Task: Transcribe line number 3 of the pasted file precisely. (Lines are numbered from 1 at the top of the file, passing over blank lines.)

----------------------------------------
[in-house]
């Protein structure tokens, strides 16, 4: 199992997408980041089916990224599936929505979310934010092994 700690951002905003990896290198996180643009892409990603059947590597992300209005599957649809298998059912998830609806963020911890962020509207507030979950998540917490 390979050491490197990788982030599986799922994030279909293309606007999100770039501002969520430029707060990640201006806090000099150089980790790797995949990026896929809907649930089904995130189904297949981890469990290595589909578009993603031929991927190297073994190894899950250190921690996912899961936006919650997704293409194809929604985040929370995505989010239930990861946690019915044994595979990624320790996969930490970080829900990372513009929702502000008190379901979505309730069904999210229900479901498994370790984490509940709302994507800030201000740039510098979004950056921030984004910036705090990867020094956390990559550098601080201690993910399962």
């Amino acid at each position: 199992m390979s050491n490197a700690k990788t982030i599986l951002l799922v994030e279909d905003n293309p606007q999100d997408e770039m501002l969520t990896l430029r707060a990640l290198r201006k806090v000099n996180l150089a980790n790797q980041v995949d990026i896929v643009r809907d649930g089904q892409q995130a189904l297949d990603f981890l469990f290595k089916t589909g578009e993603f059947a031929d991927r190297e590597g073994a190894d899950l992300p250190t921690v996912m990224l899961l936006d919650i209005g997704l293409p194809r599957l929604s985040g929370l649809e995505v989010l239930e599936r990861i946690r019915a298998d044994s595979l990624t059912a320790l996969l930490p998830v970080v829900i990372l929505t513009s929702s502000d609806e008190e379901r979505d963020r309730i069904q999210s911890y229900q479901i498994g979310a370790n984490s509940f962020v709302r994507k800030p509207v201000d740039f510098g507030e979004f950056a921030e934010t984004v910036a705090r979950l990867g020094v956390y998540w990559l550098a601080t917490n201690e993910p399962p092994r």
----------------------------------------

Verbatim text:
């Amino acid at each position: 199992m390979s050491n490197a700690k990788t982030i599986l951002l799922v994030e279909d905003n293309p606007q999100d997408e770039m501002l969520t990896l430029r707060a990640l290198r201006k806090v000099n996180l150089a980790n790797q980041v995949d990026i896929v643009r809907d649930g089904q892409q995130a189904l297949d990603f981890l469990f290595k089916t589909g578009e993603f059947a031929d991927r190297e590597g073994a190894d899950l992300p250190t921690v996912m990224l899961l936006d919650i209005g997704l293409p194809r599957l929604s985040g929370l649809e995505v989010l239930e599936r990861i946690r019915a298998d044994s595979l990624t059912a320790l996969l930490p998830v970080v829900i990372l929505t513009s929702s502000d609806e008190e379901r979505d963020r309730i069904q999210s911890y229900q479901i498994g979310a370790n984490s509940f962020v709302r994507k800030p509207v201000d740039f510098g507030e979004f950056a921030e934010t984004v910036a705090r979950l990867g020094v956390y998540w990559l550098a601080t917490n201690e993910p399962p092994r």